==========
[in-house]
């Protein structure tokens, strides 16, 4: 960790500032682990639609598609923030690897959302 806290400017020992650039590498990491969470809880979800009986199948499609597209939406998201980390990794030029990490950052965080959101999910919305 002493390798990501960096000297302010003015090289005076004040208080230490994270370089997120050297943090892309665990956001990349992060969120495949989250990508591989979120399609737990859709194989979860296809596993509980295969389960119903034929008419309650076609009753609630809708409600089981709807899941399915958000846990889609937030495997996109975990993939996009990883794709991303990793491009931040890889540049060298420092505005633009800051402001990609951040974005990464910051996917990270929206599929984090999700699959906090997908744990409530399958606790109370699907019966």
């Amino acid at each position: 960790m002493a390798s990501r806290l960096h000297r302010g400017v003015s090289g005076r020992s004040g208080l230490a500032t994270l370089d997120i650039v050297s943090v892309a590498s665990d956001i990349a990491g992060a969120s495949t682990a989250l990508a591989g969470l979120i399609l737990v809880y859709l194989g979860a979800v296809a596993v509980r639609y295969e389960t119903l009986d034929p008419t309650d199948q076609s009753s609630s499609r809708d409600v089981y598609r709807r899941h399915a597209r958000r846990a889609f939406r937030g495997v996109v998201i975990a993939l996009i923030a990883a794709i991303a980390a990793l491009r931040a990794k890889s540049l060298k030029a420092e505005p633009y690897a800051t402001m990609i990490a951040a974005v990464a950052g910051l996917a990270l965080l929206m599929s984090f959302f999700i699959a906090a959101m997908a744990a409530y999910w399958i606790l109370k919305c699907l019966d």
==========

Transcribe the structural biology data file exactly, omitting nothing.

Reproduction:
[in-house]
């Protein structure tokens, strides 16, 4: 960790500032682990639609598609923030690897959302 806290400017020992650039590498990491969470809880979800009986199948499609597209939406998201980390990794030029990490950052965080959101999910919305 002493390798990501960096000297302010003015090289005076004040208080230490994270370089997120050297943090892309665990956001990349992060969120495949989250990508591989979120399609737990859709194989979860296809596993509980295969389960119903034929008419309650076609009753609630809708409600089981709807899941399915958000846990889609937030495997996109975990993939996009990883794709991303990793491009931040890889540049060298420092505005633009800051402001990609951040974005990464910051996917990270929206599929984090999700699959906090997908744990409530399958606790109370699907019966």
């Amino acid at each position: 960790m002493a390798s990501r806290l960096h000297r302010g400017v003015s090289g005076r020992s004040g208080l230490a500032t994270l370089d997120i650039v050297s943090v892309a590498s665990d956001i990349a990491g992060a969120s495949t682990a989250l990508a591989g969470l979120i399609l737990v809880y859709l194989g979860a979800v296809a596993v509980r639609y295969e389960t119903l009986d034929p008419t309650d199948q076609s009753s609630s499609r809708d409600v089981y598609r709807r899941h399915a597209r958000r846990a889609f939406r937030g495997v996109v998201i975990a993939l996009i923030a990883a794709i991303a980390a990793l491009r931040a990794k890889s540049l060298k030029a420092e505005p633009y690897a800051t402001m990609i990490a951040a974005v990464a950052g910051l996917a990270l965080l929206m599929s984090f959302f999700i699959a906090a959101m997908a744990a409530y999910w399958i606790l109370k919305c699907l019966d």